Intensive therapy is not necessarily best when it comes to treating the loss of language and communication in early recovery after a stroke, according to a new Edith Cowan University (ECU) research.
Published in the International Journal of Stroke, the research found that unlike physical and motor skill rehabilitation, recovering lost language caused by a condition known as aphasia after stroke is a marathon, not a sprint. It also showed that early intervention is crucial.
According to lead author, Associate Professor Erin Godecke from ECU’s School of Medical and Health Sciences, the findings have important implications for the treatment of aphasia because they mean service delivery options are likely to change.
“Previously people with aphasia got the majority of their therapy in the first six to eight weeks after stroke,” says Professor Godecke.
“Our research shows that there is no benefit to this. It is likely that the same therapy could be spread over a longer period to enhance recovery, rather than getting a burst at the start and very little over the next months or years.”
Aphasia is a neurological disorder affecting spoken language, comprehension, reading and writing. It affects one third of around 17 million people worldwide who experience stroke each year and is treated with speech therapy.
Professor Godecke says aphasia therapy and early intervention are vitally important for recovery outcomes after stroke. However, increasing the intensity of the treatment doesn’t equate to better results.
“We found that when we provided early aphasia therapy people had a massive increase in their ability to communicate at 12 and 26 weeks after their stroke. They could talk better and had less difficulty finding and using the right words.
“Importantly though, we also found that if we provided around 10 hours of therapy per week versus nearly 23 hours a week the results weren’t any different. We didn’t see any harm, but we didn’t see any benefit,” says Professor Godecke.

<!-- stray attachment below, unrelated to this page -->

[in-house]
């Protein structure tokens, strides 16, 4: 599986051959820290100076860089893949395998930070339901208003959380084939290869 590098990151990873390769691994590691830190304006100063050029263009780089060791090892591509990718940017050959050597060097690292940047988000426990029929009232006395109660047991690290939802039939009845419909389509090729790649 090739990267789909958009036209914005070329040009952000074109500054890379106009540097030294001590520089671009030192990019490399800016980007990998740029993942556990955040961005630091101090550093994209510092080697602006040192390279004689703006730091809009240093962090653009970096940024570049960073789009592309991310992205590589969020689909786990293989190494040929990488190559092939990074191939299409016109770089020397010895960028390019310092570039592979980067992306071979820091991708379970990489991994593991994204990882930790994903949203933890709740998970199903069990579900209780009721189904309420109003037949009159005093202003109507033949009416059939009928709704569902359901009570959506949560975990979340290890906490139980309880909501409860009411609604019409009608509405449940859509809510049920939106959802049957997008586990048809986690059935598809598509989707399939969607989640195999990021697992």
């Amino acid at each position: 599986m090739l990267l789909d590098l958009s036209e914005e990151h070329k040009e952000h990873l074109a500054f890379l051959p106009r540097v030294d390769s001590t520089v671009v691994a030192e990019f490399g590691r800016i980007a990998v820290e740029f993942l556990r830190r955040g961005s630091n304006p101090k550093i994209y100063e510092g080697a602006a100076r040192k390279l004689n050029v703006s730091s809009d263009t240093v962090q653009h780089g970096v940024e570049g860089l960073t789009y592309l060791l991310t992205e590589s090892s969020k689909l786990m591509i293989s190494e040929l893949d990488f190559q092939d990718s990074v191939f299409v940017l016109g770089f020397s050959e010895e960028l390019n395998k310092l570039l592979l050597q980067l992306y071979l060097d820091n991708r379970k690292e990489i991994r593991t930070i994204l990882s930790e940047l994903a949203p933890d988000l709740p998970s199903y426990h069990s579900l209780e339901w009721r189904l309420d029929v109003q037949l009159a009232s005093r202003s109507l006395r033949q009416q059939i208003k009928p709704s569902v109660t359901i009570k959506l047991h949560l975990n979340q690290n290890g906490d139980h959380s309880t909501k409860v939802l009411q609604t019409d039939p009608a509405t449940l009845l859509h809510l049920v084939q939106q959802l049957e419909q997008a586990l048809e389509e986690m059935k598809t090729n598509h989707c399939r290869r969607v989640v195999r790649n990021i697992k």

She also adds that the way people recover motor skills after a stroke is different to how they regain language.
“We tend to believe that more intensive is always better. However, we’re beginning to see data emerge to show us that language recovery might behave a little differently to motor recovery functions such as walking, moving your arm or sitting up,” she says.
“We don’t need quite as intensive a regimen for language as we do for walking recovery. We might need the same amount of treatment, just spread over a longer period.”
Professor Godecke says the difficulty level, or intensity, of the aphasia therapy needs to be tailored to what the person can tolerate.
“Because language is a higher order function and it involves more thinking time and cognitive skill, having breaks between sessions may help consolidate learning,” says Professor Godecke.
“It’s akin to running on a treadmill – you can only run on the treadmill if you can walk.
“There’s no benefit having someone run at full speed when you can have them run at a moderate pace, get the learning they need, retain it for longer and build on it,” she says.